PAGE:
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Sundance Stories of Yore: "Shine"

by Christopher Campbell
January 14, 2009 11:33 AM
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Shine Still
Each day this week, Christopher Campbell will take a look back at a “classic” film that played the Sundance Film Festival. Today’s installment: Scott Hicks’ Shine (1996).

1996 was a monumental year for independent film. It began with a Sundance Film Festival that, according to Peter Biskind’s book Down and Dirty Pictures “would go down as Ten Days That Shook the Indie World,” because of the tremendous buying frenzy that occurred, including the infamous acquisition of The Spitfire Grill by Castle Rock for $10 million. The year then transpired with a slew of popular specialty titles that boosted business at many arthouse multiplexes while also exposing them as being unsuited for large crowds (the boom in indie film attendance was something I experienced first hand, having that year begun my first career at NYC’s Angelika Film Center). And the year ended (in 14-month Hollywood terms) with an unprecedented number of specialty films receiving nominations for Academy Awards.

Most astonishing, certainly, was the fact that four of the five Oscar nominees for Best Picture were specialty titles, one of which had been discovered at Sundance. The film, Shine, might not have had a chance at such an honor, however, if Miramax and Harvey Weinstein had gotten their way.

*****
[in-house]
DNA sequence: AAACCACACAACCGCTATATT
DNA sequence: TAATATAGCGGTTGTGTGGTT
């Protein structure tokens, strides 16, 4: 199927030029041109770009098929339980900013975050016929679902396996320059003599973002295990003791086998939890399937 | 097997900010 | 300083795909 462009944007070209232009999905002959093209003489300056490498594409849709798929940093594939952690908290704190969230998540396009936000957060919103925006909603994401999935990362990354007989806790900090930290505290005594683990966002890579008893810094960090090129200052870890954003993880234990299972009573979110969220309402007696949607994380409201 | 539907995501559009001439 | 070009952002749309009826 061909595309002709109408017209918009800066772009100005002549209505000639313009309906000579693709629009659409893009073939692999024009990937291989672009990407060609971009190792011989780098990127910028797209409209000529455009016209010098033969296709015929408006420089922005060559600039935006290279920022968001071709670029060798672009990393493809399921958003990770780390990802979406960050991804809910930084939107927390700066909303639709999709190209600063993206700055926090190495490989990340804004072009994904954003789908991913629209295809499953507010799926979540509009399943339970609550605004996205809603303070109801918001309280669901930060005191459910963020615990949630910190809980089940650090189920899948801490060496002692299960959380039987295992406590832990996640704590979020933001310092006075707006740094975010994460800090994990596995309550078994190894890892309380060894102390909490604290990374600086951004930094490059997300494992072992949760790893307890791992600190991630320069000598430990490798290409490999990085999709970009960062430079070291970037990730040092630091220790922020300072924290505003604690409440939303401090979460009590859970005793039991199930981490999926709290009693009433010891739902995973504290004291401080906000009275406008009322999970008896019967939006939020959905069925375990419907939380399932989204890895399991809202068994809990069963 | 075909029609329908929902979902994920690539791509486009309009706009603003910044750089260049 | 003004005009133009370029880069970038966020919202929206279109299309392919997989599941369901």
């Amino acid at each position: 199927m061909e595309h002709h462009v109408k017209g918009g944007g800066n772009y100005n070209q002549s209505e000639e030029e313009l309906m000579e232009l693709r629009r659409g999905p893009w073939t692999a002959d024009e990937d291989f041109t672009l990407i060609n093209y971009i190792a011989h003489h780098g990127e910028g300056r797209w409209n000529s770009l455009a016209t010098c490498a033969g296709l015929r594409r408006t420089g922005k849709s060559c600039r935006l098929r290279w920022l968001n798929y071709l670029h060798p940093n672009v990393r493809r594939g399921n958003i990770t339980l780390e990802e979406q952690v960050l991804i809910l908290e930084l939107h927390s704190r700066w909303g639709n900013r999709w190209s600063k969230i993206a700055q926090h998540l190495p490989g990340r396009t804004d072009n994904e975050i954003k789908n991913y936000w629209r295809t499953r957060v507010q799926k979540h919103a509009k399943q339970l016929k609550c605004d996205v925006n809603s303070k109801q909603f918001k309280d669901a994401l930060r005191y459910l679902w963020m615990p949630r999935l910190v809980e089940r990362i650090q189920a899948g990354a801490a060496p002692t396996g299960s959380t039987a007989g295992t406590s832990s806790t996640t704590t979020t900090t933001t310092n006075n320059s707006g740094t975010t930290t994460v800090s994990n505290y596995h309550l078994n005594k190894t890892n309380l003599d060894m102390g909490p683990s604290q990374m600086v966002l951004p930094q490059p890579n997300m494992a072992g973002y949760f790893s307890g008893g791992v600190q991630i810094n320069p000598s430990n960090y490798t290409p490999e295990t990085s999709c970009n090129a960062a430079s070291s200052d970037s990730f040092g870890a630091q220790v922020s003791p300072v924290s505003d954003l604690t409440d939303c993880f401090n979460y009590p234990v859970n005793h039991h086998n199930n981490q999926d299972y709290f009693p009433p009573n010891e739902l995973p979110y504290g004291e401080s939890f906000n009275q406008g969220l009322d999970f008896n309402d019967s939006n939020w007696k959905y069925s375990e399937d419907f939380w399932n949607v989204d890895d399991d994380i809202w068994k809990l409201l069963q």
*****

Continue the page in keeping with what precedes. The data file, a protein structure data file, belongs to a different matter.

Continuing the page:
As much as the 1996 Sundance Film Festival was remarkable for its number of films sold, it was also noteworthy for producing negative stories, too. Before The Spitfire Grill opened to empty theaters that summer to become the greatest embarrassment of that year’s festival, Harvey Weinstein and Miramax had a particularly humiliating experience during the fest involving their unsuccessful bid for Shine.

The full details of the story can be found in Down and Dirty Pictures, but basically Weinstein thought Miramax had picked up the film until he heard official word stating otherwise, that Shine had in fact been bought by Fine Line. The incident was defended as a miscommunication but treated by Weinstein as a boldface lie and resulted in a nasty fight between him and Shine producer Jonathan Taplin. Miramax’s Tony Safford, who ended up getting fired as a result, was hardly at fault, despite it being his task to seal the deal on the film. There was never any way that Miramax was going to get Shine, because its director, Scott Hicks, had had a bad experience with the distributor and had no intention of working with them. As Biskind puts it, “the Shine folks would rather have taken less money than go with Miramax.”

And there was great reason why Shine was better off anywhere else but at Harvey’s house — well, besides the fact that Weinstein was known for being a jerk with scissors for hands. Miramax had the Oscar-bait epic The English Patient (not to mention fellow eventual Oscar nominees Sling Blade, Kolya, Ridicule, Emma, Marvin’s Room and Trainspotting), and although Shine likely would have still picked up at least a Best Actor nod (and win) for Geoffrey Rush, it probably wouldn’t have received all of its six other nominations, especially not the one for Best Picture, with Weinstein’s attention primarily on that other, more costly film.

Of course, The English Patient won the top award and earned more than twice the box office gross of Shine. But the film’s reputation and esteem were still positively affected by the controversial sell to Fine Line over Miramax. And hopefully it taught subsequent Sundance filmmakers about the need to sell to the distributor that’ll give the best attention to the film, instead of the distributor that’ll pay the most.

Below is a clip from Shine featuring Rush’s Oscar-winning portrayal of pianist David Helfgott.

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